It is party time. I'm told "Desperate Housewives" parties have replaced "Sex and the City" parties on Sunday nights.
I was at a "Desperate Housewives" party like no other this summer in Los Angeles, trying to uncover details about the second season of this dark comedy set in suburbia, which premieres at 9 p.m. Sunday on WKBW-TV.
Actually, it was ABC's press tour party for all its shows. But Teri Hatcher, Felicity Huffman, Eva Longoria, Marcia Cross and Nicollette Sheridan attracted the most attention.
As with ABC's "Lost" (which had an exceptional opener Wednesday), there is some concern that season two of "Housewives" can't possibly live up to its first season. Unlike "Lost," which gave up few details, the fear with "Housewives" is that too much was revealed, and it will be difficult to create a mystery as compelling as why Mary Alice committed suicide last season.
Many critics at the party were seeking answers to closely-guarded plot details. I was on a different mission. It took awhile, but I finally found the housewife I was looking for in the crowded, noisy restaurant that made party conversations difficult to hear.
I'm talking about Doug Savant, who plays Lynette Scavo's (Huffman's) husband, Tom. With Lynette back in the corporate world, Gabrielle (Longoria) forced to get a job because her husband is in jail, Bree (Cross) a widow after the death of husband Rex and Susan (Hatcher) unmarried, Tom is the only real housewife in this year's show.
It hasn't been lost on male viewers. Savant said he's been repeatedly greeted on the street by men saying, "good for you, send her to work."
With Lynette going crazy at home with the kids and sabotaging Tom's career, it is time for some role reversal. Savant, who has four kids in real life, understands the craziness of child rearing and is looking forward to the change in Tom's life.
"You sort of define yourself as the breadwinner," he said. "When that's taken away, it would be interesting to see what the role reversal is doing to his self-esteem."
And what would he like for Tom as Mr. Mom? "I would like to be better than Lynette, but I would also like to see him struggle with the insecurity of not making the money, and maybe she gets to make the decisions about how to spend the money. She's earned that."
Tom now has the time to bond with the other housewives on Wisteria Lane.
"If I do become friends with other housewives on the street, what does that do with Lynette's insecurities?" asks Savant. "How does that make her feel? There's a great (opportunity) for comedy there."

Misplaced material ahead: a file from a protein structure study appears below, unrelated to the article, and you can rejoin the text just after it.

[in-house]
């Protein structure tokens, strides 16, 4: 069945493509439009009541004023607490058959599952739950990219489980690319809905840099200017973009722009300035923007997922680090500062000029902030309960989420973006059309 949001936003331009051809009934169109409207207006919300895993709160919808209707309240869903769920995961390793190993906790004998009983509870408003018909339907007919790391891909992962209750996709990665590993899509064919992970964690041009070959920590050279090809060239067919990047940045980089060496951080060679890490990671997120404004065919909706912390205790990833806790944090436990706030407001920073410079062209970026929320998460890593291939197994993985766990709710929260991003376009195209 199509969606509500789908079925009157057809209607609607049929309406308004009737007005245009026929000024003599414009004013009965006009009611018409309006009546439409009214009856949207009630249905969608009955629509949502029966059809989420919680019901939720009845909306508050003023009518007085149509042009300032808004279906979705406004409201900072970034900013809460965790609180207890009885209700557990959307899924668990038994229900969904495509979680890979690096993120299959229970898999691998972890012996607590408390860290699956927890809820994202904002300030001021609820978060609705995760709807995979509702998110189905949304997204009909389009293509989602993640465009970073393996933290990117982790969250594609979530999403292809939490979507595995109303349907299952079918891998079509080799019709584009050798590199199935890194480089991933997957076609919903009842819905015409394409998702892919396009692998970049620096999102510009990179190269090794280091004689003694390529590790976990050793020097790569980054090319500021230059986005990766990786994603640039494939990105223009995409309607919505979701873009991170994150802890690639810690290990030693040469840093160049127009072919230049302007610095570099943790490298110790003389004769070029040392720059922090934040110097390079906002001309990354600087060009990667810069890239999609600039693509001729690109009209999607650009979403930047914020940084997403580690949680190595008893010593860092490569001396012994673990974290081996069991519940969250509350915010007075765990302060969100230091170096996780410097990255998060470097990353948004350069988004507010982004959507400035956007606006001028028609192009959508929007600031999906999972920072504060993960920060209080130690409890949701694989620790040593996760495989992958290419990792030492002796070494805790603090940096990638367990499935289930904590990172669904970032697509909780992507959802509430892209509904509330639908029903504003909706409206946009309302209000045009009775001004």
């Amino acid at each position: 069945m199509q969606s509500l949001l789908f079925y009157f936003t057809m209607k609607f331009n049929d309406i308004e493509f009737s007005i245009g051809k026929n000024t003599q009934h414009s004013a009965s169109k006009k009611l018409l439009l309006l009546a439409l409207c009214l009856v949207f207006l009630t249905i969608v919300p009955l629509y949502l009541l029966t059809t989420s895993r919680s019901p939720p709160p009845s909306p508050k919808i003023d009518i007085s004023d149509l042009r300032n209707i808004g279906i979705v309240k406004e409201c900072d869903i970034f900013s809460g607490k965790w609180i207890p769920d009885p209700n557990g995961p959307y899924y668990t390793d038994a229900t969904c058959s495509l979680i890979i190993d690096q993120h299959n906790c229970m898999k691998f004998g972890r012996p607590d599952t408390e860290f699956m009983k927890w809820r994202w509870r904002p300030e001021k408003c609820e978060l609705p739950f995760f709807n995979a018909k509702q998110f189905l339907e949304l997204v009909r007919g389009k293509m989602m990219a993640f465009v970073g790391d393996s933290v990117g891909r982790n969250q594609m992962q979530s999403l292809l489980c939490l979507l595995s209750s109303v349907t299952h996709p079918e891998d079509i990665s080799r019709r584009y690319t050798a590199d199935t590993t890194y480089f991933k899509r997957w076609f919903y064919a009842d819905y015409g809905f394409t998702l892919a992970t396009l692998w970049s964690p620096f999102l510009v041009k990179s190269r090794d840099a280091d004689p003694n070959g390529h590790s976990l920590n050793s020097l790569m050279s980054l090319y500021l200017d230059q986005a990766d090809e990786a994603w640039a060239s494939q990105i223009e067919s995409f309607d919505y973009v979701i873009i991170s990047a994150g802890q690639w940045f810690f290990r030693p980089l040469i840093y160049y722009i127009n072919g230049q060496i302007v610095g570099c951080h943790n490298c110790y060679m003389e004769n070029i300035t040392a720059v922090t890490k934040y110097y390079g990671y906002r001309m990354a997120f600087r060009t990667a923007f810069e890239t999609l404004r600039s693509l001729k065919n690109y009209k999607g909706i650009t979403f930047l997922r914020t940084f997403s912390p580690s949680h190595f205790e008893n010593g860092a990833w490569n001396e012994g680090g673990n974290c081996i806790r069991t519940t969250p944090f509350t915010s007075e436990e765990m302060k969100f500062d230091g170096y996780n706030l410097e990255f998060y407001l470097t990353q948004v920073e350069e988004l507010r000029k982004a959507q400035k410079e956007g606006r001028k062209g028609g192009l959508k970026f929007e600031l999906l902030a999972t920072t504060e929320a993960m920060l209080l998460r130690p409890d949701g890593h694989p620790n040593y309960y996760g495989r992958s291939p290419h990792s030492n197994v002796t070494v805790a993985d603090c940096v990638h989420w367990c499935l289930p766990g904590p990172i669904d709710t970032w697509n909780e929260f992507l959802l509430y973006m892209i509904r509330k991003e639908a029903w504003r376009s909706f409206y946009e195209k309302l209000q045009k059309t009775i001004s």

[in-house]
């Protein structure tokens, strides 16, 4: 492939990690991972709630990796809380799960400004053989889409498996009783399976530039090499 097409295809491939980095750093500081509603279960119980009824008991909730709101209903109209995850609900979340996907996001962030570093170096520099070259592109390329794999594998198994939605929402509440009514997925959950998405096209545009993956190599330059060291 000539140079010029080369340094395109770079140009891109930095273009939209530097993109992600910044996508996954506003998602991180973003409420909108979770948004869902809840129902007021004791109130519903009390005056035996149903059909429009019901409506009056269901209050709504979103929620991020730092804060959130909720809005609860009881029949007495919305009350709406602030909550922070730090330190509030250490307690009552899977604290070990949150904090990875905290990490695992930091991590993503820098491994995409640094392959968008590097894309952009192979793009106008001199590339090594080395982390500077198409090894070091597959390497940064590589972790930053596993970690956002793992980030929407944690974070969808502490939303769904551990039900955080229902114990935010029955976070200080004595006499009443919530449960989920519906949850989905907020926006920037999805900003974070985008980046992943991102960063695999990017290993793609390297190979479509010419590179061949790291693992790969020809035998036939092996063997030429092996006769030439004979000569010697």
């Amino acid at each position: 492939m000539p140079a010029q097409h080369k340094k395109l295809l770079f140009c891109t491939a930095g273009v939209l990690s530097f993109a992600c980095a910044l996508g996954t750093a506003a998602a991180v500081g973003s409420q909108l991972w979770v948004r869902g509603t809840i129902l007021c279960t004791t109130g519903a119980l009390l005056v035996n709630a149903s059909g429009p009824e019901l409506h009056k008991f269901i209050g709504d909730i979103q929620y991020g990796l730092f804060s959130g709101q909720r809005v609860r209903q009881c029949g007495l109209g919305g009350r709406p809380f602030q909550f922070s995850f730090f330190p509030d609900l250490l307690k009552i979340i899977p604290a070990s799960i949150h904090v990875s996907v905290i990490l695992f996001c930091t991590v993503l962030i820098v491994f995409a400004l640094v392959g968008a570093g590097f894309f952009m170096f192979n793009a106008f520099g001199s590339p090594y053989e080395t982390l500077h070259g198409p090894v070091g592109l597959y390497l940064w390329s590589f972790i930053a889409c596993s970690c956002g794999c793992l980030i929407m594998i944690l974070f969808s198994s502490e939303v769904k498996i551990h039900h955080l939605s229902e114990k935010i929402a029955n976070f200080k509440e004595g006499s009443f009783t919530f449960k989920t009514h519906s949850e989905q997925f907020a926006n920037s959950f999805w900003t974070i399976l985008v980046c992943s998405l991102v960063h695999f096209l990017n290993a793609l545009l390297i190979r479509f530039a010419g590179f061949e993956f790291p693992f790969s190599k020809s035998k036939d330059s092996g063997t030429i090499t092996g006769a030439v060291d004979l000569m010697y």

Huffman, who last Sunday won an Emmy for best actress in a comedy, is glad her character is back in advertising. "How many places can you go with (Lynette) going insane with children. As with motherhood, the desperation, the confusion and the feeling of failure also gets mundane and boring," said Huffman. "So I think we need a new menu. I think it is great that Lynette gets to try and find herself in a big bad, world."
She'll be working for a new tough boss, played by Joely Fisher. Alfre Woodard, who made a brief appearance in last May's finale as a new, mysterious neighbor, also has joined the cast.
Hatcher is excited that her character and Woodard's character interact, but she added she avoids learning what Susan will be up to until she gets the scripts. And that includes how last year's cliffhanger, in which Susan was held hostage by Bree's gun-touting, deranged, adopted son, Zach (Cody Kasch), is resolved. "Other than, am I shot and off the show," said Hatcher. "We can assume that isn't going to happen."
It is unclear what will happen to pregnant Gabrielle with her hubby in prison. Longoria's boyfriend, San Antonio Spurs guard Tony Parker, does want everyone to know she isn't like Gabrielle in real life. "She is sweet, she has a great heart," said Parker. "On the show, she's a very, very bad girl. She does a good job."
Longoria wants Gabrielle to change. "I'm looking forward for her growing and being a little more selfless," said Longoria. "Her husband is in jail, and she has to deal with it. I think it is going to be really funny."
Of course, "Desperate Housewives" finds humor in unexpected places. Sunday's season premiere deals with Rex's funeral. "His mother (Shirley Knight) comes to town," explained Longoria. "That's going to be fun."
With a funeral, jail and a potential shooting in the cards, it's party time.
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Here's a mini-review of the premiere of NBC's (9 tonight, Channel 2), "Three Wishes":
I dare you to try and watch this syrupy, feel-good exercise without shedding a tear. Amy Grant, who made her mark as a Christian singer, leads a team of experts into a small California town to grant three wishes as citizens cry their eyeballs out.
The wishes go to an athletic little girl who needs reconstructive brain and facial surgery; a young boy whose adoption by his stepfather is fast-tracked; and a high school football team, whose request for a new $1 million field is aided by a plea from the coach of the cheerleading squad who is battling leukemia. Granted, it is shamelessly manipulative. But it makes you appreciate what you have and understand the concept that it is better to give than receive.